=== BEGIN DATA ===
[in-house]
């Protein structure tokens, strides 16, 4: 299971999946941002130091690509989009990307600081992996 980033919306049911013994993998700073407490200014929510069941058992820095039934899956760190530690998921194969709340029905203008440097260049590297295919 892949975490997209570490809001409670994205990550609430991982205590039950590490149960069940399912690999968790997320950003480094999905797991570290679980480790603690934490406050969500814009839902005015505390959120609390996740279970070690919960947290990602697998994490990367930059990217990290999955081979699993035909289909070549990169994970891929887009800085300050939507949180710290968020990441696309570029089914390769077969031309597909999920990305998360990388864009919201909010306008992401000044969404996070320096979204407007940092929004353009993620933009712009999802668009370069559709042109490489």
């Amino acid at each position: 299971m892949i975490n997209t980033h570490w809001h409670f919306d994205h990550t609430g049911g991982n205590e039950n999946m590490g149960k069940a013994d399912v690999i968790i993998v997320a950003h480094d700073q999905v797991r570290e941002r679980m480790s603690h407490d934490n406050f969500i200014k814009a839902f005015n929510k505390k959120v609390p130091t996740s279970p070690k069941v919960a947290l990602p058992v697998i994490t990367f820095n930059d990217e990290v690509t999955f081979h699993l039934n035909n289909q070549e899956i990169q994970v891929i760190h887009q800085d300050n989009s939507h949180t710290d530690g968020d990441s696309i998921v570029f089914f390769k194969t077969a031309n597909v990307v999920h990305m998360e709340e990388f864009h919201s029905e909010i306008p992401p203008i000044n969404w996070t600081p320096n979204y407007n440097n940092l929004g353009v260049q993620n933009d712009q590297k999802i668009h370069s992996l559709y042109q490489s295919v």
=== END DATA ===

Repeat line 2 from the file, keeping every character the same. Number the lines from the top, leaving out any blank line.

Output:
């Protein structure tokens, strides 16, 4: 299971999946941002130091690509989009990307600081992996 980033919306049911013994993998700073407490200014929510069941058992820095039934899956760190530690998921194969709340029905203008440097260049590297295919 892949975490997209570490809001409670994205990550609430991982205590039950590490149960069940399912690999968790997320950003480094999905797991570290679980480790603690934490406050969500814009839902005015505390959120609390996740279970070690919960947290990602697998994490990367930059990217990290999955081979699993035909289909070549990169994970891929887009800085300050939507949180710290968020990441696309570029089914390769077969031309597909999920990305998360990388864009919201909010306008992401000044969404996070320096979204407007940092929004353009993620933009712009999802668009370069559709042109490489």